Is where do we see it today? Will machine learning with all the equations, its ability to defeat Kasparov in chess, its ability to navigate the NSA security codes in a matter of minutes, and to map the human genome, but yet where are also the opportunities that you see that didn't quite wide-scale enough yet where machine learning and AI can really help what we're doing in getting maybe top of funnel folks on the hook faster? Or have we reached again that singularity with regards to machines or sorry, humans and machines will really be focused more on other things such as data or dialing technology and things of that nature. Where do you see it?
Chris Beall (33:09):
Well, I don't see the machines anytime soon, taking over the conversation. Trusting the machine with your career, which is what must happen in B2B sales the buyer must trust the machine with the seller, with their career, who would ever trust the sellers machine? Oddly enough, we will trust a human being because it's our nature to do so. But if we knew that somebody had made it a machine whose purpose is to sell it to us at all costs, no matter what, we're not going to trust it, it's just the way it is. It's like here's a machine that is better at manipulating you than any human. It can manipulate your emotions, but I can't hide the fact that it's a machine. So it's very machiness is going to mitigate against it being successful in creating trust and trust is the essence of the B2B equation.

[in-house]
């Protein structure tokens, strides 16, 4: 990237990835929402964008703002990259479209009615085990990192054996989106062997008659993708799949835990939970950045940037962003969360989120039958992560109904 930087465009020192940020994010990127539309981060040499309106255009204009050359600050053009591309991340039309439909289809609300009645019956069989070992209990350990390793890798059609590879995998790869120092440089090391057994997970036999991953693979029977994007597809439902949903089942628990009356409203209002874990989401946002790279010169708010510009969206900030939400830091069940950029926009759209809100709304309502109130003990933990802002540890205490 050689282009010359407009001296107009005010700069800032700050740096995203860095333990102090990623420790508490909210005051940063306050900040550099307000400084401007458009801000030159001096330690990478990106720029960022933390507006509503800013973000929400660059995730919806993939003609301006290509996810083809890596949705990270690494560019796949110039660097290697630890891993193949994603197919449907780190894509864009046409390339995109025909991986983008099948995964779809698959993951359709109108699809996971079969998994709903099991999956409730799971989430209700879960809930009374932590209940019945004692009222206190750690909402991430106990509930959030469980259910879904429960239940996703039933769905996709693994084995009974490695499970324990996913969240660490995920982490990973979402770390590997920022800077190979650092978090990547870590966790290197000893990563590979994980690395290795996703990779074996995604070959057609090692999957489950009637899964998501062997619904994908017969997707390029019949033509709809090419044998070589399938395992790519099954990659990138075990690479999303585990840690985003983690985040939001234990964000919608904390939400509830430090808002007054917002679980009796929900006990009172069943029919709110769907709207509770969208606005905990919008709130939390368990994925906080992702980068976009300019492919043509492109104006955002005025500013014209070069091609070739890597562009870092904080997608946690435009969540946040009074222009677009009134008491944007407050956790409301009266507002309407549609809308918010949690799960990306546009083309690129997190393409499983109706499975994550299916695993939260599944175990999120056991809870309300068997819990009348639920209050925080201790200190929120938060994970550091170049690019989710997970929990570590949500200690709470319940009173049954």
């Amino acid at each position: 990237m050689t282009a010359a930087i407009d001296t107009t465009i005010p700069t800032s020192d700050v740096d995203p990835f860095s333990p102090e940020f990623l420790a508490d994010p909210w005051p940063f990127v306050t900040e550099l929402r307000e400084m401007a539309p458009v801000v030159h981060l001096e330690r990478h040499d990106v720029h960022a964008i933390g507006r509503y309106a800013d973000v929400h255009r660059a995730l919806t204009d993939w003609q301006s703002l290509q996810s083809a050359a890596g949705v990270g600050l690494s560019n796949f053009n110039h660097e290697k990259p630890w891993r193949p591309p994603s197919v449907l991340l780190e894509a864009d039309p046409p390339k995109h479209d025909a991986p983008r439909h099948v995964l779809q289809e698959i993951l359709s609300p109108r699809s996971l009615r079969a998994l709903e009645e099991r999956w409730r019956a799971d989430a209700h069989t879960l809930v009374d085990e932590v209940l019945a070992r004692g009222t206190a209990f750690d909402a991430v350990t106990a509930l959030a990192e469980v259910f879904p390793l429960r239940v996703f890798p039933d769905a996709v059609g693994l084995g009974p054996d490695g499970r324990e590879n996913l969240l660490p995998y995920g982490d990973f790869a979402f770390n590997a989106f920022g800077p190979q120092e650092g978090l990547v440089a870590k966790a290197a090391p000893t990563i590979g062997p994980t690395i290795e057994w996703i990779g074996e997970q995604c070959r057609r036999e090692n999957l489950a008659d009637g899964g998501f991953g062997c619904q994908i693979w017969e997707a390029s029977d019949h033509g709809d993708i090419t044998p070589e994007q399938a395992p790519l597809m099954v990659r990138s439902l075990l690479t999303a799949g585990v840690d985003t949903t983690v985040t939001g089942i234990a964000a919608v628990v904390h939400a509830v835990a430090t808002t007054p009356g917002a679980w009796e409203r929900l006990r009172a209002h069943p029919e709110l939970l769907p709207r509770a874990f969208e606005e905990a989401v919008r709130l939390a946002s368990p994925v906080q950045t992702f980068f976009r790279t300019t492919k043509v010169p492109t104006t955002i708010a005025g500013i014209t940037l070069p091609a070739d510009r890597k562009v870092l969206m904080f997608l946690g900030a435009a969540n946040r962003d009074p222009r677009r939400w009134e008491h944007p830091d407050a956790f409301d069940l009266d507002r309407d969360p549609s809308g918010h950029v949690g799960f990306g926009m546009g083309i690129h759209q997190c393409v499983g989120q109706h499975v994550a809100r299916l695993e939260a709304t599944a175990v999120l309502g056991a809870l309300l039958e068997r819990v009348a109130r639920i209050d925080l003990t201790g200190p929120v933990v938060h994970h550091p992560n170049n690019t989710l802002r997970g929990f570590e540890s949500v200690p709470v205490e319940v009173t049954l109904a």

Corey Frank (33:56):
Chris Beall (33:57):
It's hard. That one's a hard one. Data? Man machines are great at data and they can find candidates to talk with like nobody's business. They're really good at keeping up with changes in the data world, which is so hard for a human to do. A machine, could look at everything that happened on LinkedIn yesterday and do it with no issue whatsoever and do it quite quickly and find you out of all the people who've changed jobs in all 27 of them that you should probably talk with, but the machine won't be able to talk with them as well as you can. And I think that's a distinction that's going to be made for quite a while. And machines are better at data than we are. They still do silly things. I actually think that's a psychological issue for sales reps.
Chris Beall (34:45):
Some sales reps hate to have one conversation that day that's with somebody they obviously shouldn't talk with. I can tell you right now, I'm about to close a quarter million dollar a year business with somebody who was introduced to me by somebody who I never should have talked with. [inaudible 00:35:00] somebody turned into a brilliant customer of a very niche kind and fell so in love with our product, that's sitting in first class on a flight at random, told somebody else about connected cell and there's the quarter million dollar deal. I don't think any machine would anticipate that. And I was going a little bit on, I really liked this guy. I want to help him.
Corey Frank (35:21):
It would have been classified as a false positive, sorry for slipping through the cracks. It would have been the data elements somewhere, but another man's trash is another man's treasure.
Chris Beall (35:30):
Exactly. And you have to actually dig through the trash which we do with conversations.
Corey Frank (35:34):
Absolutely. Well, excellent. Well, great, Chris, I'm glad we finally got a chance to talk a little bit more in detail about this. I know how strongly you feel and especially where a lot of the noise in the industry is moving towards this direction of putting folks like me out of work and putting us on the street. I can't handle a chef's knife. So the only thing I do know how to do is pick up the phone and talk to strangers and ask them for time or money. So it's good to know that at least I have a runway of another few years or so, this has been another episode of the Market Dominance Guys. Until next time, this is Corey Frank and Chris Beall. Until then.